If I were a gambling man, I would be willing to bet that most of us have felt preoccupation about our physical appearance. Some of us would love to be a couple of inches taller, several pounds lighter, or have straighter teeth, and that is normal. Human beings are perfectionists by nature. However, what happens when this preoccupation with physical appearance becomes obsessive? What happens when an individual begins to worry about real or perceived flaws for extended periods of time?
Over time, this preoccupation has the potential to develop into a dangerous psychological condition known as Body Dysmorphic Disorder. Once this happens, an individual will spend countless hours each day worrying and dealing with extreme anxiety over their appearance. Body Dysmorphic Disorder, or BDD, is a debilitating condition and has the potential to disrupt a person’s quality of life significantly.
People who suffer from Body Dysmorphic Disorder grow to feel great anxiety and distress. An irrational preoccupation with their own body will eventually manifest into destructive behaviors. These habits have a significant impact on how these people live their day to day lives. Our self-image is an intangible factor that plays an essential role in our level of overall well-being. Therefore, when self-image becomes distorted, it is imperative that we take heed.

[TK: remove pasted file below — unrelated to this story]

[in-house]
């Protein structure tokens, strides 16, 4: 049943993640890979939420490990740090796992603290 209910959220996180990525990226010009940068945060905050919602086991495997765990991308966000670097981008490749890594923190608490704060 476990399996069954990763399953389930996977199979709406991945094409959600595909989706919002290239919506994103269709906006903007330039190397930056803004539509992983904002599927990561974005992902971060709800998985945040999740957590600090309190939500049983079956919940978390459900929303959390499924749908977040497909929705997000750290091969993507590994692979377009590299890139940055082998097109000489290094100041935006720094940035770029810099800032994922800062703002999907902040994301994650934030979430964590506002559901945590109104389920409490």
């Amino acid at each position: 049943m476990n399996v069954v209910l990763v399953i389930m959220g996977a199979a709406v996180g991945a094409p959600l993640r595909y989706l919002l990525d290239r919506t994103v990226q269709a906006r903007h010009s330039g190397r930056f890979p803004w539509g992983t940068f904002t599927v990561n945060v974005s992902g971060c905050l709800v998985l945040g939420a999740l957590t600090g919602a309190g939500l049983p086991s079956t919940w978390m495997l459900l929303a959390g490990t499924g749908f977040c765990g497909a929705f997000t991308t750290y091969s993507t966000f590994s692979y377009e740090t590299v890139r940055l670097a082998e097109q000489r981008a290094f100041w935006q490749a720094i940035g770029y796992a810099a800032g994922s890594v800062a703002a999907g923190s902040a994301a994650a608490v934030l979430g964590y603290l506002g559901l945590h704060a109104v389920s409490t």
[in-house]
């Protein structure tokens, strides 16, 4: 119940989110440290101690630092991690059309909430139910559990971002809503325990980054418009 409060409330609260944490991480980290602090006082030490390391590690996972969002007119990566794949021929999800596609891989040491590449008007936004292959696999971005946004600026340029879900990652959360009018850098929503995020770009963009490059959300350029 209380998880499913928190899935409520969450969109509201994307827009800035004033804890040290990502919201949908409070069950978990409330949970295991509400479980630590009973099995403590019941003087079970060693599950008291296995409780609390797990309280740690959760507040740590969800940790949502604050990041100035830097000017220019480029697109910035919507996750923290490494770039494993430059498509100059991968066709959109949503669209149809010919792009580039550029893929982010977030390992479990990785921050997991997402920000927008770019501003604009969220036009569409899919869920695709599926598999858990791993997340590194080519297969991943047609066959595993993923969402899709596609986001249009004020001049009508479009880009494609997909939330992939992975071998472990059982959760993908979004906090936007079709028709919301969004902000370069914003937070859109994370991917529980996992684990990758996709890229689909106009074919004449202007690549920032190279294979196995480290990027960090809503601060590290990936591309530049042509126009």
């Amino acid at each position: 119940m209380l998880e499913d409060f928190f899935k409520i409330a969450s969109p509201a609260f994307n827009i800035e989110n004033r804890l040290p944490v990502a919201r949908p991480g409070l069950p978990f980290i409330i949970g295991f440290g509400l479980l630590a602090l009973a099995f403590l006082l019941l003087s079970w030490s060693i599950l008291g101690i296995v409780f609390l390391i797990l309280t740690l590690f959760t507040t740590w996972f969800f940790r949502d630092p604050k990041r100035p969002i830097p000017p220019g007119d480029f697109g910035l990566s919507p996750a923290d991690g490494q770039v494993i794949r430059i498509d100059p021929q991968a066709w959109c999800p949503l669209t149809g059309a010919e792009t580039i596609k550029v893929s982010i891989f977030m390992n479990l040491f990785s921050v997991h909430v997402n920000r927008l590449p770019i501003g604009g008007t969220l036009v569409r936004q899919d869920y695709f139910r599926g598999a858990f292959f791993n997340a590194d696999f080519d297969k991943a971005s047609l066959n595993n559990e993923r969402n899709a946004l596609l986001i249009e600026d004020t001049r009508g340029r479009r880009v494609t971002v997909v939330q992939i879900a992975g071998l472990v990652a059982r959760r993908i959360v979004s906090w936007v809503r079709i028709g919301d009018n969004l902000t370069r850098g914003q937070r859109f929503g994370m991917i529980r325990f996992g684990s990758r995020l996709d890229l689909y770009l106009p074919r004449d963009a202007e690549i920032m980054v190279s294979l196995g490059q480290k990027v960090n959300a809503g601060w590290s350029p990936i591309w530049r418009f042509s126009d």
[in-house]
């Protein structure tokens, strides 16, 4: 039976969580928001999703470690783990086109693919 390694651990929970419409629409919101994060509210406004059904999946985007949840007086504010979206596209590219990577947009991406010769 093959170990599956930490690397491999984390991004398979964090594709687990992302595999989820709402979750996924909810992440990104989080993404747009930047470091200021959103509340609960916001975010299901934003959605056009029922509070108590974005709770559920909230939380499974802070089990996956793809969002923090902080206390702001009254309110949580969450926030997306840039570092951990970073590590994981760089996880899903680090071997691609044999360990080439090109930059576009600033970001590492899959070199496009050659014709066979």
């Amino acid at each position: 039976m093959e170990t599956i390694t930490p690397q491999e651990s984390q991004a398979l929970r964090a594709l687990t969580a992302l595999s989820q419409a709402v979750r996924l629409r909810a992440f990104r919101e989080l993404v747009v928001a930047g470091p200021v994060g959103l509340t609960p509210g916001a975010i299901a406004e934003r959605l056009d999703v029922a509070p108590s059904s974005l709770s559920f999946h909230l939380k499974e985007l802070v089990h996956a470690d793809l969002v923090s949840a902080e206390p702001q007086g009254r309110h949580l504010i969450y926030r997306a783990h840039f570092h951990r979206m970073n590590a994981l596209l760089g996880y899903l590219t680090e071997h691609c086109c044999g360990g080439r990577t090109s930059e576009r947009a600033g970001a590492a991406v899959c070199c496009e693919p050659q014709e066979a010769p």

What is body dysmorphic disorder?
Body Dysmorphic Disorder is characterized by an extreme obsession with one’s appearance. Specifically, people suffering from Body Dysmorphic Disorder experience preoccupation with a perceived flaw which might not be noticeable to anyone else. Individuals suffering from BDD will distort their self-perception and report possessing hideous features.
Symptom presentation in BDD follows a definite pattern.
Most patients will describe a preoccupation with their face. Often they will express concern about their skin being too wrinkly or their noses being too flat or hooked. Patients will also worry about their lips being too thin or too full, and their eyes being too wide or too narrow. The chest, stomach, legs, genitals, buttocks, and feet are also common areas of concern. While the focus of concern will consistently vary across gender and age groups, the frequencies of their occurrence do not. On average, a patient suffering from BDD will report six to seven areas of concern.